Amajuba: IFP mayor retains his seat

2010-01-29 00:00

A NEW council speaker for Amajuba District Municipality in Newcastle was elected yesterday, and district Mayor Mkhulu Mlangeni, a representative of the Inkatha Freedom Party, retained his mayoral seat.

The Royal Loyal Progressive Party’s Ntsimbini Joseph Zulu was voted in to replace slain Federal Congress councillor Thenjiwe Buthelezi. He was also voted in as speaker, replacing the Democratic Alliance’s Peter Croft.

Buthelezi was gunned down at her home two days before a meeting, scheduled for last Tuesday, to pass a motion of no confidence against Croft.

Buthelezi was the council member considered to hold the crucial swing vote that could tip the scales in favour of the ANC.

Pietermaritzburg high court Judge Trevor Gorven had instructed the Amajuba District Council to convene yesterday to consider a vote of no confidence in Croft and to take measures to ensure there there is no manipulation of the vote.

A court official attended the meeting to monitor the voting process.

After the voting, the court official left the meeting against the wishes of ANC members.

According to sources close to the voting, the official said he had been sent to the meeting to monitor the voting process only, and that he was satisfied with the process.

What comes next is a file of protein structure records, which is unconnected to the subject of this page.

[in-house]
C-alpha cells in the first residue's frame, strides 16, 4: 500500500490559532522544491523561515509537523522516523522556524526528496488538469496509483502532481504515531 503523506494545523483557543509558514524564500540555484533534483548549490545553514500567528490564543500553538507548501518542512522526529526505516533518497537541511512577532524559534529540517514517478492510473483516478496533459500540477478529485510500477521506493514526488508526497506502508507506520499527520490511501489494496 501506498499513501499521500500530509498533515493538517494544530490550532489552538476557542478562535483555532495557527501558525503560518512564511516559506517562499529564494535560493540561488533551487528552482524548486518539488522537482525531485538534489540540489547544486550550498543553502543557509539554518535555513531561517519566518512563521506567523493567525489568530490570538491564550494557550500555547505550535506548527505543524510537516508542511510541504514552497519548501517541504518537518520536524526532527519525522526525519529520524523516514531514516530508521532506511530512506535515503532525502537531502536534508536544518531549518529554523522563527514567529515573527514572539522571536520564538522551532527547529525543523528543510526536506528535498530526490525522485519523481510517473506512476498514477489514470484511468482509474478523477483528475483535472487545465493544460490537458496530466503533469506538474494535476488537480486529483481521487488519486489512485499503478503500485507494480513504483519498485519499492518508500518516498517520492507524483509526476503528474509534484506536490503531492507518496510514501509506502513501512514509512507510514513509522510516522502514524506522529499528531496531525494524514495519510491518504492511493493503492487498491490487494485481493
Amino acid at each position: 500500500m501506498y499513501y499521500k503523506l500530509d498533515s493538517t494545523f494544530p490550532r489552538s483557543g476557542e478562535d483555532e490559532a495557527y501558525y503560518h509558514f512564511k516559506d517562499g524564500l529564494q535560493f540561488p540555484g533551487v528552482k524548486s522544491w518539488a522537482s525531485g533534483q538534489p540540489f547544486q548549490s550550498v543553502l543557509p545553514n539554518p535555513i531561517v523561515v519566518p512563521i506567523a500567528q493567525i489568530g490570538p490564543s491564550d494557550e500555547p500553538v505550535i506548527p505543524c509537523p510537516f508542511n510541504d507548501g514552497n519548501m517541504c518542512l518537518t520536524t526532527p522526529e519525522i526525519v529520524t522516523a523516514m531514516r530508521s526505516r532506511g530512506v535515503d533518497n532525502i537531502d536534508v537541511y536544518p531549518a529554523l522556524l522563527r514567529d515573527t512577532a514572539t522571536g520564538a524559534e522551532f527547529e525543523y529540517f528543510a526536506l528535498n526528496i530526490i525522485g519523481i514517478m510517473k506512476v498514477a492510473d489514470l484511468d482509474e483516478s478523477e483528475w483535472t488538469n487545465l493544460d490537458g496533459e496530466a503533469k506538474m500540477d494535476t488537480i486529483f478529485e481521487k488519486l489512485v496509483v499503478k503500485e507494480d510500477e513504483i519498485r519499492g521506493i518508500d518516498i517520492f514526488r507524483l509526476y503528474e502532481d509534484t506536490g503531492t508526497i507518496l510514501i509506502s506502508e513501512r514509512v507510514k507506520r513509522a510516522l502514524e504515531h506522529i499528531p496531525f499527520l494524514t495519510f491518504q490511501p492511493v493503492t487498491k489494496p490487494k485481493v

District Mayor Mlangeni said that after the official had left, ANC members produced a letter from the attorneys of the MEC for Local Government and Traditional Affairs, Nomusa Dube, and the Newcastle municipality, objecting to yesterday’s meeting. The letter was submitted to the high court in Pietermaritzburg in a bid to nullify the outcome of the meeting.

Mlangeni said the MEC was trying to delay yesterday’s election as a ploy to take the municipality away from the IFP.

He said there were council matters such as budgetary adjustments and financial statements to deal with, and failing to deal with these would result in the MEC declaring the council dysfunctional.

“The MEC had suggested that this meeting be convened on February 7, but we said no. We have statutory executive obligations to deal with and failure to meet these would lead to the dissolution of the council.”

Section 139 of the Constitution provides for the intervention of the province in a municipality by issuing directives and, on prescribed grounds, by acting in the place of the municipal council to execute unfulfilled obligations.

 

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